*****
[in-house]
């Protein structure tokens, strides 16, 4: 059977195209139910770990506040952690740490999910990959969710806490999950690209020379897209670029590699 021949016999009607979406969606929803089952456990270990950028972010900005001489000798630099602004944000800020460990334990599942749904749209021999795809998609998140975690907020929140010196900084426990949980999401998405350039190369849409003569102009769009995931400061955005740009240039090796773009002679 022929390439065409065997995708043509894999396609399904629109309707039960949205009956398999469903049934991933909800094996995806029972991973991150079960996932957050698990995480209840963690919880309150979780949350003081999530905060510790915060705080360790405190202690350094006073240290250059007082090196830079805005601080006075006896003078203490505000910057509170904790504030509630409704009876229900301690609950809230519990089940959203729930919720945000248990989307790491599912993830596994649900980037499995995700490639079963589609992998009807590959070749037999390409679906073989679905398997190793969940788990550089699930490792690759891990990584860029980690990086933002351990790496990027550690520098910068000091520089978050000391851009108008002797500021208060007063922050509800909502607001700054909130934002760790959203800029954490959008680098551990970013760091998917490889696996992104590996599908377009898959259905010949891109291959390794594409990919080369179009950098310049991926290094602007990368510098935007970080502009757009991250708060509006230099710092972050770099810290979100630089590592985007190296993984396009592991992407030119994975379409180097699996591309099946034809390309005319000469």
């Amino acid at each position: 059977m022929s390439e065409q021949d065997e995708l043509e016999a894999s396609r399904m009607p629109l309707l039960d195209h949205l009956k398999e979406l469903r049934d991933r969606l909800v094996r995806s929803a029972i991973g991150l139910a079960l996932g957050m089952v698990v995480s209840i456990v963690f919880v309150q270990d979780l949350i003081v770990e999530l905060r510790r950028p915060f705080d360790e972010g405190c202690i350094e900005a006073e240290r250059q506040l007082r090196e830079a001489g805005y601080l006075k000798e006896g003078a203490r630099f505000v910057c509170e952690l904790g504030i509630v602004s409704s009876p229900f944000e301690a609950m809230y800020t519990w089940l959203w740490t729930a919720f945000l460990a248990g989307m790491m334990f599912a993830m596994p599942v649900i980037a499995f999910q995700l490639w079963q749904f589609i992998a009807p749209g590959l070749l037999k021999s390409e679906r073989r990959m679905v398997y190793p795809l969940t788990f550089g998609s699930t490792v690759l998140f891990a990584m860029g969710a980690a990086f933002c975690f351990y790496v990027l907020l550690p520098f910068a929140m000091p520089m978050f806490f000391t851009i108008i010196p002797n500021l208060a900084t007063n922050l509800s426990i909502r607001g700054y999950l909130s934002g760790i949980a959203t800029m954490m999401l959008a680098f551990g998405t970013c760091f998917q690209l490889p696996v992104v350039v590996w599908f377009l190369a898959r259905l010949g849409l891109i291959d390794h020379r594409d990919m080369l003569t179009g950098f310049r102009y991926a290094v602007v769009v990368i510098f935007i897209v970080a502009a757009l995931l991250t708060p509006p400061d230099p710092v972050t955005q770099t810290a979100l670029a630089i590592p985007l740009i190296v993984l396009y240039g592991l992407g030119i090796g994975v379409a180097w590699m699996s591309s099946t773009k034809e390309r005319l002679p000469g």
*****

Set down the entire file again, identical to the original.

[in-house]
């Protein structure tokens, strides 16, 4: 059977195209139910770990506040952690740490999910990959969710806490999950690209020379897209670029590699 021949016999009607979406969606929803089952456990270990950028972010900005001489000798630099602004944000800020460990334990599942749904749209021999795809998609998140975690907020929140010196900084426990949980999401998405350039190369849409003569102009769009995931400061955005740009240039090796773009002679 022929390439065409065997995708043509894999396609399904629109309707039960949205009956398999469903049934991933909800094996995806029972991973991150079960996932957050698990995480209840963690919880309150979780949350003081999530905060510790915060705080360790405190202690350094006073240290250059007082090196830079805005601080006075006896003078203490505000910057509170904790504030509630409704009876229900301690609950809230519990089940959203729930919720945000248990989307790491599912993830596994649900980037499995995700490639079963589609992998009807590959070749037999390409679906073989679905398997190793969940788990550089699930490792690759891990990584860029980690990086933002351990790496990027550690520098910068000091520089978050000391851009108008002797500021208060007063922050509800909502607001700054909130934002760790959203800029954490959008680098551990970013760091998917490889696996992104590996599908377009898959259905010949891109291959390794594409990919080369179009950098310049991926290094602007990368510098935007970080502009757009991250708060509006230099710092972050770099810290979100630089590592985007190296993984396009592991992407030119994975379409180097699996591309099946034809390309005319000469």
């Amino acid at each position: 059977m022929s390439e065409q021949d065997e995708l043509e016999a894999s396609r399904m009607p629109l309707l039960d195209h949205l009956k398999e979406l469903r049934d991933r969606l909800v094996r995806s929803a029972i991973g991150l139910a079960l996932g957050m089952v698990v995480s209840i456990v963690f919880v309150q270990d979780l949350i003081v770990e999530l905060r510790r950028p915060f705080d360790e972010g405190c202690i350094e900005a006073e240290r250059q506040l007082r090196e830079a001489g805005y601080l006075k000798e006896g003078a203490r630099f505000v910057c509170e952690l904790g504030i509630v602004s409704s009876p229900f944000e301690a609950m809230y800020t519990w089940l959203w740490t729930a919720f945000l460990a248990g989307m790491m334990f599912a993830m596994p599942v649900i980037a499995f999910q995700l490639w079963q749904f589609i992998a009807p749209g590959l070749l037999k021999s390409e679906r073989r990959m679905v398997y190793p795809l969940t788990f550089g998609s699930t490792v690759l998140f891990a990584m860029g969710a980690a990086f933002c975690f351990y790496v990027l907020l550690p520098f910068a929140m000091p520089m978050f806490f000391t851009i108008i010196p002797n500021l208060a900084t007063n922050l509800s426990i909502r607001g700054y999950l909130s934002g760790i949980a959203t800029m954490m999401l959008a680098f551990g998405t970013c760091f998917q690209l490889p696996v992104v350039v590996w599908f377009l190369a898959r259905l010949g849409l891109i291959d390794h020379r594409d990919m080369l003569t179009g950098f310049r102009y991926a290094v602007v769009v990368i510098f935007i897209v970080a502009a757009l995931l991250t708060p509006p400061d230099p710092v972050t955005q770099t810290a979100l670029a630089i590592p985007l740009i190296v993984l396009y240039g592991l992407g030119i090796g994975v379409a180097w590699m699996s591309s099946t773009k034809e390309r005319l002679p000469g």